Alumni of the Jackson Institute include graduates of the M.A. and B.A. in Global Affairs, the International Relations M.A. and the International Studies B.A. programs.
Class of 2002
Rob Berschinski is Senior Vice President for Policy at Human Rights First, where he works to advance a U.S. foreign policy rooted in a strong commitment to human rights, universal values, and American ideals.
Before joining Human Rights First, he served in the Obama Administration as Deputy Assistant Secretary of State for Democracy, Human Rights, and Labor. In that role, he was responsible for establishing and implementing U.S. government policies with respect to fundamental freedoms and democratic governance in 65 countries across Europe, Russia, Central Asia, and South Asia. He also served under Ambassador Samantha Power as Deputy Director of the U.S. Mission to the United Nations’ office in Washington, D.C.; worked as special assistant to then-Deputy Secretary of Defense Ash Carter; and spent three years as Director for Security and Human Rights Policy at the White House National Security Council. Berschinski earned his B.A. in Political Science and M.A. in International Relations from Yale University.
He recently talked to us about his career path, including his new role at Human Rights First.Read Full Bio
Particularly given what we know about the Drumpf administration’s approach to human rights, it’s going to be a fairly tough advocacy environment. This means that groups like mine need to partner with a broader range of partners, such as members of Congress who are proponents of human rights, foreign governments that speak to and hold our government accountable, and members of the business community that have increasingly taken a lead in human rights advocacy.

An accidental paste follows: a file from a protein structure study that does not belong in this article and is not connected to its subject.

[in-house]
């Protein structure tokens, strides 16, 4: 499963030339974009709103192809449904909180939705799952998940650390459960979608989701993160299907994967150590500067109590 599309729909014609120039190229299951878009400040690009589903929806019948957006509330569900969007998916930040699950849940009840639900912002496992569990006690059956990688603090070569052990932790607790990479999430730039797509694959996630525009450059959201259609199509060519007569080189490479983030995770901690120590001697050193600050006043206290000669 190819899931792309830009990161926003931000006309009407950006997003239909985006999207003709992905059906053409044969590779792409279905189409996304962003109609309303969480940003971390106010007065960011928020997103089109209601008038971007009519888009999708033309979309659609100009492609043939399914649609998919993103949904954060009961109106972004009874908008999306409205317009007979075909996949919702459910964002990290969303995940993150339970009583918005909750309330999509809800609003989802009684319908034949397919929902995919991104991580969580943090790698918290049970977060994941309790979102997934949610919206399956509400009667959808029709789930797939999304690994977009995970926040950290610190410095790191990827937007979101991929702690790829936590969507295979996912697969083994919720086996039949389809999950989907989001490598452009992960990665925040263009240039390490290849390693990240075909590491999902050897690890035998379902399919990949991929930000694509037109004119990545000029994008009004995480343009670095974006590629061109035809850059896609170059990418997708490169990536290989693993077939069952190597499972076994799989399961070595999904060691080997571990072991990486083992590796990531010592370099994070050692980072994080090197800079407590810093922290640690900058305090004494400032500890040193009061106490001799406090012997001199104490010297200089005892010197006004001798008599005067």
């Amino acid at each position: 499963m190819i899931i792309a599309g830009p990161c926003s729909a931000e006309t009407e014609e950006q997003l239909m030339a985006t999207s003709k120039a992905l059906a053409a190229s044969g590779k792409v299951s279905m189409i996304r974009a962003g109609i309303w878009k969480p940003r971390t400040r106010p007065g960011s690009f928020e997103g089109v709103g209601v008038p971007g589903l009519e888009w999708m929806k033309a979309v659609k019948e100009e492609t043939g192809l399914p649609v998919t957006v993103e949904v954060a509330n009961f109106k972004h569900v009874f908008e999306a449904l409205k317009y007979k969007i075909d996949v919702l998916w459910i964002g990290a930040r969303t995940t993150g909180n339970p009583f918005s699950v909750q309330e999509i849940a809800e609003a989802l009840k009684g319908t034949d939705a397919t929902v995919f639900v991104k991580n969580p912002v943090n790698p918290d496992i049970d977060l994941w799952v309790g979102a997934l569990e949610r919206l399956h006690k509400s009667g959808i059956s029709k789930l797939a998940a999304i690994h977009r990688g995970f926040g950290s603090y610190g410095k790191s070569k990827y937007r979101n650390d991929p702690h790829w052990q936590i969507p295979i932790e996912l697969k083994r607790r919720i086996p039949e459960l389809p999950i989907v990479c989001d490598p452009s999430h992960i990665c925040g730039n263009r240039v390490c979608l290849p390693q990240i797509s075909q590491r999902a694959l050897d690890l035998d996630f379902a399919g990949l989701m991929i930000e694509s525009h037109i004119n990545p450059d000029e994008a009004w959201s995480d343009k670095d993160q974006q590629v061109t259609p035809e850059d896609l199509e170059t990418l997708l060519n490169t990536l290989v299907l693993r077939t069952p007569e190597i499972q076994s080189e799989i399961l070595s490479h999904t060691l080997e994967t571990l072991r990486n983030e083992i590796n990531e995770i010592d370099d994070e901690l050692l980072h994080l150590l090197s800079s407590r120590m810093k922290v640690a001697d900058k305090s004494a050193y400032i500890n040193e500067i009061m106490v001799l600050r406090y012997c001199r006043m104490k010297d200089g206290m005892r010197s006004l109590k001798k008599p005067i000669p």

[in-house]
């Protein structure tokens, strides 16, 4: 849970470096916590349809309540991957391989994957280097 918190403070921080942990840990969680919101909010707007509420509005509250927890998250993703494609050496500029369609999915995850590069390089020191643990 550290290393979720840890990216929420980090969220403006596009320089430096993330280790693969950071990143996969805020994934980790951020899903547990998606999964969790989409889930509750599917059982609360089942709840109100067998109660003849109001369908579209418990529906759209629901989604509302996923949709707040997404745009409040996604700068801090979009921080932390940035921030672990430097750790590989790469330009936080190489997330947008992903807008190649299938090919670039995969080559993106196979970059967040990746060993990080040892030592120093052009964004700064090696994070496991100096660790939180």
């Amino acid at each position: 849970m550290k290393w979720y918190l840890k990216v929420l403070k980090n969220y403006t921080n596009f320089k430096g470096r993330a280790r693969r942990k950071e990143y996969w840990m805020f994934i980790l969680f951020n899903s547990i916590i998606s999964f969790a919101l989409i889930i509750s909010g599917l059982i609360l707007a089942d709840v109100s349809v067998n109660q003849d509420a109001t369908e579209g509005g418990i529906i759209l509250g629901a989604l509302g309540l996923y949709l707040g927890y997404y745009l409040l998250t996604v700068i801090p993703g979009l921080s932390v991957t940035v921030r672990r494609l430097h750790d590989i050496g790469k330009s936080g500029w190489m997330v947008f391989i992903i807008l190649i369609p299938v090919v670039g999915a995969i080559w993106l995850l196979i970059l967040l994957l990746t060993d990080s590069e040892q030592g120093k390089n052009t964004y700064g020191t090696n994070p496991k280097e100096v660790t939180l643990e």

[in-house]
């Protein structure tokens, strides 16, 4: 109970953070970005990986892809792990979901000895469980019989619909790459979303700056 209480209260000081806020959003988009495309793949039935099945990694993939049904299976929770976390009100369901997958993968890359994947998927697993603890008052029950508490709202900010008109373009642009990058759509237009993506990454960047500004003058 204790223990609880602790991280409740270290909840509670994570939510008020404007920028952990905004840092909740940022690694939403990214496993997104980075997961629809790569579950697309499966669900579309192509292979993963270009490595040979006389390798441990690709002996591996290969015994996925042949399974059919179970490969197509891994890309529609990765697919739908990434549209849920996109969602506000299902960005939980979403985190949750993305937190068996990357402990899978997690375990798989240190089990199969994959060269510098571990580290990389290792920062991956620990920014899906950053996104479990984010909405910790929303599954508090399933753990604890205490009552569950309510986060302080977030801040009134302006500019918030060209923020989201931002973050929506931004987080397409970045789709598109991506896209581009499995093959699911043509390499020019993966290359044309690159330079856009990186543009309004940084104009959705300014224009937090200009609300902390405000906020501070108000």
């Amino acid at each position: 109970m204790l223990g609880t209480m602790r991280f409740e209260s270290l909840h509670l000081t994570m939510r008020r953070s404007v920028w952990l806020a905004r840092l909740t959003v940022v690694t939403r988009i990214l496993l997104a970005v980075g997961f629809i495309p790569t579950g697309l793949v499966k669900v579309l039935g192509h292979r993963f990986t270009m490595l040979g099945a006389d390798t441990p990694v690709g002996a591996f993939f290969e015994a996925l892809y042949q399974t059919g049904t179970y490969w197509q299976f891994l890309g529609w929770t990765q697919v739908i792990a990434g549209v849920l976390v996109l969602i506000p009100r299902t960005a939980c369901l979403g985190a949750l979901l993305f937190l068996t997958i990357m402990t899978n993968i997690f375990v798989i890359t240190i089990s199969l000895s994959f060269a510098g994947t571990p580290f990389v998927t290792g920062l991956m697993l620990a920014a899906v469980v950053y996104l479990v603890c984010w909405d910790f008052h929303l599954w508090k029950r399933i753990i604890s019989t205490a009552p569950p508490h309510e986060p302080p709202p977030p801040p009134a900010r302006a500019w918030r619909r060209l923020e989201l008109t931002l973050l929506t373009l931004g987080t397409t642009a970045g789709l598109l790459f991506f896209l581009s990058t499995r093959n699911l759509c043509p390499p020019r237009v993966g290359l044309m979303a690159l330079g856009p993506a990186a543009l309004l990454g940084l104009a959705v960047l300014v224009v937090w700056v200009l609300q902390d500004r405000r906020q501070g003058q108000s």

At the same time, there are different career models. There are people who are true experts in one field, and spend their entire careers in one place working on the same issue. I’ve found that these people are extremely valuable in terms of bringing a depth of expertise to the table. I’ve taken the career path of being a generalist, but I think you want both generalists and specialists to craft policy.
Class of 2016
Allison Cordell is a consultant with Deloitte Transactions and Business Analytics in the firm’s anti-money laundering practice. While at Yale, she focused her MA studies on anti-money laundering, countering organized crime and corruption, violence prevention and governance issues. She also served as the managing editor for articles for the Yale Journal of International Affairs. During the summer of 2015, she interned for the Ukrainian chapter of Transparency International, where she conducted anti-corruption research in support of the organization’s advocacy of reforms in Ukraine. Before Yale, Allison was a program assistant at the Mexico Institute of the Woodrow Wilson International Center for Scholars in Washington, D.C. In that role, she supported the Mexico Institute’s research agenda and conference coordination. Allison served in the Peace Corps in Guatemala, where she advised municipal authorities on improving efficiency and encouraged citizen participation in local development. Prior to that, she was an intern for the U.S. Department of State at the U.S. Embassy in Moscow. She received a BA in public policy studies (Phi Beta Kappa and summa cum laude) from Duke University.Read Full Bio